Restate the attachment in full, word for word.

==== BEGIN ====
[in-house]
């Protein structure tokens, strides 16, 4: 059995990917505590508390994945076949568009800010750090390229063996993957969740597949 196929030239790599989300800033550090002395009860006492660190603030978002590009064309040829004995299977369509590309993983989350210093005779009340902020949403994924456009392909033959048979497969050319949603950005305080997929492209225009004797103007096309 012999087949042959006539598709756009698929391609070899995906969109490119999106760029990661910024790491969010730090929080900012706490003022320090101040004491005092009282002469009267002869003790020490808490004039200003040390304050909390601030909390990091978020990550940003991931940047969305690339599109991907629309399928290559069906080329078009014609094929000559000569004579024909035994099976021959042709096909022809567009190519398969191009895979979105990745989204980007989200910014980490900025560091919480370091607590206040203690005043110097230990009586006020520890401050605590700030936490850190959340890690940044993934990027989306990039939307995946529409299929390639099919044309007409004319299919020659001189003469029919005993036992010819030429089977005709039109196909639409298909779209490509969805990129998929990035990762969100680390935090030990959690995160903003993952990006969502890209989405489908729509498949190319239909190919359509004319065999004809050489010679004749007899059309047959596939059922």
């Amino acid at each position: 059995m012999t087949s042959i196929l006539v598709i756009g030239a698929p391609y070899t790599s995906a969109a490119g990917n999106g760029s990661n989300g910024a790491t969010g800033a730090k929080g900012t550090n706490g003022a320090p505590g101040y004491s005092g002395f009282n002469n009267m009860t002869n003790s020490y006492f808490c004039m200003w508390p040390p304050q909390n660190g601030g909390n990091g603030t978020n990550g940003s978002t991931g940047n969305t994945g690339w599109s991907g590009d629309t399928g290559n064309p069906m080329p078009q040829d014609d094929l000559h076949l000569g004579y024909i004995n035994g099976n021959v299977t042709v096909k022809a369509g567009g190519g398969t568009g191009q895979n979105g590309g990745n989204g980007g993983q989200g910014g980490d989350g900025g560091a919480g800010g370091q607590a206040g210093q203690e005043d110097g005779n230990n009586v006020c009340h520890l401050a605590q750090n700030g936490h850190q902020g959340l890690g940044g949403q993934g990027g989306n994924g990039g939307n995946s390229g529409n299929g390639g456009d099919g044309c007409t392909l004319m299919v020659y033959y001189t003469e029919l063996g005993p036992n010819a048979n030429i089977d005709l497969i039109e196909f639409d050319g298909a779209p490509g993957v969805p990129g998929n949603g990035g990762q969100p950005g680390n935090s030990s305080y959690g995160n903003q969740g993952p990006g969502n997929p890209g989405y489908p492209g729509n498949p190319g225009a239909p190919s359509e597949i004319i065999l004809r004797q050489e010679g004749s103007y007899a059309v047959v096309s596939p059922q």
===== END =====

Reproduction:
[in-house]
């Protein structure tokens, strides 16, 4: 059995990917505590508390994945076949568009800010750090390229063996993957969740597949 196929030239790599989300800033550090002395009860006492660190603030978002590009064309040829004995299977369509590309993983989350210093005779009340902020949403994924456009392909033959048979497969050319949603950005305080997929492209225009004797103007096309 012999087949042959006539598709756009698929391609070899995906969109490119999106760029990661910024790491969010730090929080900012706490003022320090101040004491005092009282002469009267002869003790020490808490004039200003040390304050909390601030909390990091978020990550940003991931940047969305690339599109991907629309399928290559069906080329078009014609094929000559000569004579024909035994099976021959042709096909022809567009190519398969191009895979979105990745989204980007989200910014980490900025560091919480370091607590206040203690005043110097230990009586006020520890401050605590700030936490850190959340890690940044993934990027989306990039939307995946529409299929390639099919044309007409004319299919020659001189003469029919005993036992010819030429089977005709039109196909639409298909779209490509969805990129998929990035990762969100680390935090030990959690995160903003993952990006969502890209989405489908729509498949190319239909190919359509004319065999004809050489010679004749007899059309047959596939059922």
């Amino acid at each position: 059995m012999t087949s042959i196929l006539v598709i756009g030239a698929p391609y070899t790599s995906a969109a490119g990917n999106g760029s990661n989300g910024a790491t969010g800033a730090k929080g900012t550090n706490g003022a320090p505590g101040y004491s005092g002395f009282n002469n009267m009860t002869n003790s020490y006492f808490c004039m200003w508390p040390p304050q909390n660190g601030g909390n990091g603030t978020n990550g940003s978002t991931g940047n969305t994945g690339w599109s991907g590009d629309t399928g290559n064309p069906m080329p078009q040829d014609d094929l000559h076949l000569g004579y024909i004995n035994g099976n021959v299977t042709v096909k022809a369509g567009g190519g398969t568009g191009q895979n979105g590309g990745n989204g980007g993983q989200g910014g980490d989350g900025g560091a919480g800010g370091q607590a206040g210093q203690e005043d110097g005779n230990n009586v006020c009340h520890l401050a605590q750090n700030g936490h850190q902020g959340l890690g940044g949403q993934g990027g989306n994924g990039g939307n995946s390229g529409n299929g390639g456009d099919g044309c007409t392909l004319m299919v020659y033959y001189t003469e029919l063996g005993p036992n010819a048979n030429i089977d005709l497969i039109e196909f639409d050319g298909a779209p490509g993957v969805p990129g998929n949603g990035g990762q969100p950005g680390n935090s030990s305080y959690g995160n903003q969740g993952p990006g969502n997929p890209g989405y489908p492209g729509n498949p190319g225009a239909p190919s359509e597949i004319i065999l004809r004797q050489e010679g004749s103007y007899a059309v047959v096309s596939p059922q």